Cleantech investing involves putting money into products and technologies that aim to reduce negative impacts on the environment.
Cleantech, also referred to as clean technology and greentech, is an umbrella term that spans several industry verticals. Essentially, cleantech refers to products, services and technologies that aim to increase performance while reducing negative environmental impacts.
In a MoneyTree report, PwC describes clean tech as a combination of “agriculture and bioproducts, energy efficiency, smart grid and energy storage, solar energy, transportation, water and waste management, wind and geothermal, and other renewables.”
EcoConnect, a green energy business network, breaks the concept down further by identifying eight key categories of clean tech: renewable energy generation, energy storage, energy efficiency, transportation, air and environment, clean industry, water and agriculture. Together, these areas constitute the diverse sector of cleantech investing.
In that regard, here’s a brief overview of cleantech investing and what the market looks like today.
Cleantech investing: Coming into its own
Cleantech investing began to gain prominence in the mid-2000s, when mainstream investors started investing in the environmental, alternative and renewable energy sectors. A decade later, the sector has become an important venue for innovation.
Substantial progress has been made in the areas of wind power, solar photovoltaics, advanced batteries, energy-efficient lighting and fuel cells. For example, according to the National Energy Board of Canada, the breakeven cost of commercial solar energy systems is lower than electricity in the provinces of Ontario, Nova Scotia and Prince Edward Island. This accounts for must (but not all) commercial solar systems.
Solar panel prices have been coming down, and they have become more popular. While a solar panel unit may cost C$30,000 to install, it will reportedly save C$150 in energy costs per month.
Cleantech investing: The present day
In the US, President Donald Trump repealed former President Barack Obama’s Clean Power Plan. In its place, Trump is creating the Environmental Protection Agency, which will allow the continued operation of many US coal mines.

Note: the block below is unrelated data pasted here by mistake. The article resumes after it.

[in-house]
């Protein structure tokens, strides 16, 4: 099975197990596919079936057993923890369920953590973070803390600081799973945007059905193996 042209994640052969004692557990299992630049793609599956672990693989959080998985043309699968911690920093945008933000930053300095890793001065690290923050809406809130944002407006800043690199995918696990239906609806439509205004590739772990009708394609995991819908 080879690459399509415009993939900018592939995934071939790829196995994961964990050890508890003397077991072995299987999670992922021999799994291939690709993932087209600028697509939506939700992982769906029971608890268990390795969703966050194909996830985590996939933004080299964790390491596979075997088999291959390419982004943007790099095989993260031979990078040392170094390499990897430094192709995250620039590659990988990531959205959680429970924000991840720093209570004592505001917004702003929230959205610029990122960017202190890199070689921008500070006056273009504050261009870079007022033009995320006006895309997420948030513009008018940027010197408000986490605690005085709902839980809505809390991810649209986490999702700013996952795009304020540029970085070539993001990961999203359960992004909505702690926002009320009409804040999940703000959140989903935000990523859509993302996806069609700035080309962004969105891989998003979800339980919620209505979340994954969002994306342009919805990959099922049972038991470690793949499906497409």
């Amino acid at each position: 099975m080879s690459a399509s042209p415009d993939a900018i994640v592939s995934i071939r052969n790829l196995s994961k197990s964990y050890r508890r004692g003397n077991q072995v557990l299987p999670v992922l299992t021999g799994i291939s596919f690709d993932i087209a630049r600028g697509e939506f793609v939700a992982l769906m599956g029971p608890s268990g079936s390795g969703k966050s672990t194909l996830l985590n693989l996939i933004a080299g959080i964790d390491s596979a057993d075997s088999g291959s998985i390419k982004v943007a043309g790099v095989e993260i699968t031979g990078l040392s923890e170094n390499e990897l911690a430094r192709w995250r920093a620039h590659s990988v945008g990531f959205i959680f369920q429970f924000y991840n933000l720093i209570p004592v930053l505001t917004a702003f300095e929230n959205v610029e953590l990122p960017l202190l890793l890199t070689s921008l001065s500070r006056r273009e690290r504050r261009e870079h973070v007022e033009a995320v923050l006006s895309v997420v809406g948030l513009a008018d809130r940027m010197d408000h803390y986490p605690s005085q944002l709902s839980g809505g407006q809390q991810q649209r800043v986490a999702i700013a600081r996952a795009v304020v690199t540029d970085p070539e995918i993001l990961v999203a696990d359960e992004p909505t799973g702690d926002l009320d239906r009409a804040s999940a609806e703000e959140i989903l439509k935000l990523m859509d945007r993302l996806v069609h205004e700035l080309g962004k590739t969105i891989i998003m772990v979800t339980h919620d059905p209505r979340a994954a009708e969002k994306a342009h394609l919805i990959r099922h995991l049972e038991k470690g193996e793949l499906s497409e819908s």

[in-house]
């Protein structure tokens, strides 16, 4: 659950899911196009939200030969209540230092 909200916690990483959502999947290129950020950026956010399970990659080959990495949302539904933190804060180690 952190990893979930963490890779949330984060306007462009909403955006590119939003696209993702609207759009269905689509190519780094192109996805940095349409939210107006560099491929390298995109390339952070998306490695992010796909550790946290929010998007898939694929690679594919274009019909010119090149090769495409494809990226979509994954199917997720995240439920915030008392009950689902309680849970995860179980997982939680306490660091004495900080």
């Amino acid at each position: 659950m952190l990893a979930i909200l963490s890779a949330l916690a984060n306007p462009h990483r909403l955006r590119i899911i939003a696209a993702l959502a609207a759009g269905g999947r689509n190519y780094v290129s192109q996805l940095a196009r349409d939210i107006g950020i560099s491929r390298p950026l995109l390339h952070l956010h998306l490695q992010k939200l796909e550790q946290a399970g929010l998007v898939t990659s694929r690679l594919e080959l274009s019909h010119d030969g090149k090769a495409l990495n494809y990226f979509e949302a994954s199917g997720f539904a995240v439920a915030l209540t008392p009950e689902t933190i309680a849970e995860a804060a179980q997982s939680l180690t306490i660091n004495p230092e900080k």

And it doesn’t stop there: in 2017, Trump also withdrew the US from the Paris Climate Agreement. While it has not technically come into effect, the official withdrawal is scheduled for November 4, 2020 (exactly one day after the 2020 US Presidential Elections).
Despite this, the cleantech industry is here to stay, “with or without Donald Trump.”
Clean Energy Canada notes that the clean energy sector has grown at a faster clip than the overall Canadian economy. The cleantech sector has averaged growth of 4.8 percent between 2010 and 2017, compared to a 3.6 annual pace for the broader economy.
In 2017, the clean tech sector accounted for 298,000 jobs in Canada alone, it further noted.
“The clean energy sector’s impressive growth has not gone unnoticed, and companies and investors are backing it. Overall annual investment grew from C$21 billion in 2010 to C$35.3 billion in 2017 — an increase of almost 70 percent,” the report stated. Research from the study was completed in conjunction with Navius Research.
The Canadian government’s 2019 federal budget is also good news for Canada’s cleantech industry. For example, it stated that C$180 billion over 12 years is being invested in the cleantech sector. Since 2016, the federal government has invested C$9.6 billion into cleantech research and development, in addition to allocating C$1.5 billion towards reducing reliance on coal energy through investing in the Oceans Protection Plan.
Looking ahead over the next five years, the federal government is also committing C$143.4 million to food policy initiatives. The Strategic Innovation Fund is specifically slated to receive an additional C$100 million in funding to support advancements in food processing technologies.
Cleantech investing: Future outlook
Beyond 2019, the overall sector is expected to be worth as much as US$2.5 trillion by 2020. With regards to Canada, Canadian Business writes that the country is “ahead of the curve” with almost 800 firms. In addition to the 2019 federal budget, there’s no doubt plenty to be optimistic about regarding the future of Canada’s cleantech industry.
Under a Trump presidency in the US, however, its future might seem a little uncertain. That said, as mentioned above, the US cleantech industry isn’t showing any signs of slowing down. According to CleanTechnica, in the 50 states, there was high demand for employment in the solar energy sector, as indicated by data from the Bureau of Labour Statistics. The wind power sector also garnered employment demand in a number of states in 2019.
All in all, these major investments in the clean tech sector illustrate the growing economic importance of this ethically oriented market. It will certainly be an interesting arena for investors to watch moving forward.
This is an updated version of an article originally published by the Investing News Network in 2015.
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Securities Disclosure: I, Dorothy Neufeld, hold no direct investment interest in any company mentioned in this article.